Galaxy Girl Coffee opens in Manhattan Town Center

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Galaxy Girl Coffee recently moved to a location in the Manhattan Town Center Mall after being located at the local farmer's market. (Elizabeth Sandstrom | Collegian Media Group)

Galaxy Girl Coffee opened on Nov. 11 in the Manhattan Town Center mall — the only coffee shop on the premises. Christine Ball, the owner and roaster, originally started her business out of the Manhattan farmers market. After much consideration, Ball decided to move into the mall, where her business now resides across from Ulta. 

The transition from market to brick-and-mortar was difficult, Ball said, because she couldn’t serve her customers while she was opening up shop.

“I’m a coffee roaster first, and I have a customer base that is used to getting coffee from me at the farmers market. They were then cut off for two weeks of not being able to get coffee from me,” Ball said. “My whole priority was getting back open so that my customers could come get coffee beans.”

Ball said she’s dreamed of owning a coffee business for many years because of her passion for the drink. She’s spent hours experimenting to get the perfect roasted coffee beans.

“I was in the Navy in 2005 and my grandfather had actually told me about how he roasted coffee beans in an air popper, like a popcorn popper,” Ball said. “I thought it was a crazy idea, but of course I had to try it because I love coffee.”

While Ball said she does not recommend this method to anyone, she learned a lot from that initial roast.

“But the coffee still tasted better than what I could get at Starbucks or pretty much any bean I could buy at the grocery store, because most coffee beans have been sitting on the shelf for months on end,” Ball said.

Kansas State students and Manhattan residents alike have purchased coffee beans from Galaxy Girl Coffee’s stand at the farmers market, Ball said.

“I have a K-State student who comes and gets coffee beans from me. She found me at a Wednesday market,” Ball said. “Her parents gave her a K-Cup machine for use in her dorm room.”

Ball said this student prefers her freshly-ground coffee, as K-Cups generate massive amounts of plastic waste, are extremely expensive and don’t taste fresh.

“She comes by and she gets a pound of my least expensive bean, which thank goodness she happens to like, and that bag of coffee will last her 4-6 weeks,” Ball said.

Krista Else, junior in human development and family sciences, said she was excited about a coffee shop opening in a new location.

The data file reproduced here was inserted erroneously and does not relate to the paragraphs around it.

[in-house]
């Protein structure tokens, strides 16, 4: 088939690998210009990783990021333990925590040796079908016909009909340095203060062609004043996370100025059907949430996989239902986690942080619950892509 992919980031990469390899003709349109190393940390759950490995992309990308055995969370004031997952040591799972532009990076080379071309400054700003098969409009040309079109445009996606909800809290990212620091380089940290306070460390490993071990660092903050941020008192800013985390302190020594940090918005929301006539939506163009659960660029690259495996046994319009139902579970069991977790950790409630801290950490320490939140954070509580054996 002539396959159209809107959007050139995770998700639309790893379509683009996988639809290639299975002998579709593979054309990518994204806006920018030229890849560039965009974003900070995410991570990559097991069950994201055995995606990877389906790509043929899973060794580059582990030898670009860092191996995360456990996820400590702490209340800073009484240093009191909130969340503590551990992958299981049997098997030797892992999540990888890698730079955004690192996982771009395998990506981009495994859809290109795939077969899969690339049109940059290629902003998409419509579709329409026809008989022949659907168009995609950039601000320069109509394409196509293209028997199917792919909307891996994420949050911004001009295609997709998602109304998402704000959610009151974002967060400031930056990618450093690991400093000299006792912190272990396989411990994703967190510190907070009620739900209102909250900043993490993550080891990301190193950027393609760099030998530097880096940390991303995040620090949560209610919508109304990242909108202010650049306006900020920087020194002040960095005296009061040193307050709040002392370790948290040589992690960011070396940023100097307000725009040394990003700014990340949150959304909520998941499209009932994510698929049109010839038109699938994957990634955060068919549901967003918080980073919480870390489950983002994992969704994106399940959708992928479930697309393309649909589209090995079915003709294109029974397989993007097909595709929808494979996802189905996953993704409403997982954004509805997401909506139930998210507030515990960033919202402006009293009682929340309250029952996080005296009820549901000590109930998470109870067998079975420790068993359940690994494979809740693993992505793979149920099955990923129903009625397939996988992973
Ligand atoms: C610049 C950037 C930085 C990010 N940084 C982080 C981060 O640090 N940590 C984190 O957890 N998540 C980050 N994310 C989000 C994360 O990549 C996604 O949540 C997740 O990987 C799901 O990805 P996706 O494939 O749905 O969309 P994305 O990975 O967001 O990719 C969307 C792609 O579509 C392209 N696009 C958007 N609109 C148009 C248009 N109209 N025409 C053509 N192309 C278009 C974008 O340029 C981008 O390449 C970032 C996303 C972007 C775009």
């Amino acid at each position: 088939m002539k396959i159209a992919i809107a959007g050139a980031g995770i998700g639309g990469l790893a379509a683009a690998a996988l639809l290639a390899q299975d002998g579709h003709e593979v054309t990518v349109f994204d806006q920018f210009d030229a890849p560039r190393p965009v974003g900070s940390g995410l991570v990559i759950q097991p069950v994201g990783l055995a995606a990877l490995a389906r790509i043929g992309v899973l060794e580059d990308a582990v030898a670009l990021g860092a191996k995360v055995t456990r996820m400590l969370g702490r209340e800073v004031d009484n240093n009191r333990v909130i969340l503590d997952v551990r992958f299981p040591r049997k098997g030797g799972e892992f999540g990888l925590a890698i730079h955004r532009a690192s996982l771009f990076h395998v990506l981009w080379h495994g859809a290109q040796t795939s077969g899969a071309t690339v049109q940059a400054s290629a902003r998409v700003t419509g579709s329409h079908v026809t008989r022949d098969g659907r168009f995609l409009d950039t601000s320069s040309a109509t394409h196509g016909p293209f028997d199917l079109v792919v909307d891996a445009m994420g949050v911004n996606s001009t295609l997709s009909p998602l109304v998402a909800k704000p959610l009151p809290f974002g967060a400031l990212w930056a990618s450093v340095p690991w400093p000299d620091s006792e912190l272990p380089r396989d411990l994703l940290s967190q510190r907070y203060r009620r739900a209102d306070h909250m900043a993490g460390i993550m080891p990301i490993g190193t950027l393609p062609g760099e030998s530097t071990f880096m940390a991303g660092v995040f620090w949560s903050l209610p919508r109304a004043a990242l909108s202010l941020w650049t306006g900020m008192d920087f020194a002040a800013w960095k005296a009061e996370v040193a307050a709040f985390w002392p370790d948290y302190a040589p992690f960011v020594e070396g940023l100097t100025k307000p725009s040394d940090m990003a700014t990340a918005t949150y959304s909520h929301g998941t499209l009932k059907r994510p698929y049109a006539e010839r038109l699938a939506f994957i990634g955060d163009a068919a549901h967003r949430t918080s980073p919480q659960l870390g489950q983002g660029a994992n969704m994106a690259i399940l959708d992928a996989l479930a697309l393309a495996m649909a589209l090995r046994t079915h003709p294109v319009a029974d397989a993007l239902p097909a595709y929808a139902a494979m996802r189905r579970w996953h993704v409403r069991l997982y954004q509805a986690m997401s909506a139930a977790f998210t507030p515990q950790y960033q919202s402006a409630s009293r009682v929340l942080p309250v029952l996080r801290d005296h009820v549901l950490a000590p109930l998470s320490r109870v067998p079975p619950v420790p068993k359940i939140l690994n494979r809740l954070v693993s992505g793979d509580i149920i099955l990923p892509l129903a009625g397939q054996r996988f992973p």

“I know people want to try something new, want a different atmosphere,” Else said. “It’s cool that there is [a coffee shop] opening up in the mall because we haven’t had that before.”

Quality-tasting coffee is not the only thing of importance to Galaxy Girl Coffee — sustainability is, too.

“All of my bags are compostable, and eventually, once I am fully up and running, all of my cups, both plastic and paper cups, will be fully compostable,” Ball said. 

Though Ball is still working on finishing the shop, the Galaxy Girl Coffee logo and mascot are polished and done. Both were created by Ball’s child, who is an avid artist.

“They did the logo when they were 15 — right before they turned 16 — and they did the mascot when they were barely 15. You’d never think that a teenager did them,” Ball said. “I’ve had professional graphic designers compliment that logo and I’m so proud of my kid.” 

In the future, Ball said she hopes to have an artists’ wall where both local and student art can be displayed and sold.

“Because I’m a mom to an artist and I know a lot of artists, I also know how hard it is and how much gatekeeping there is in the art world,” Ball said. 

Galaxy Girl Coffee is an LGBTQ community safe space, Ball said. She hopes people can come to grab a cup of coffee and feel completely comfortable at her shop.

“I love what I do, and I love roasting coffee for people,” Ball said. “I’m hoping I can improve everyone’s coffee experience and eventually help other people do what I do.”

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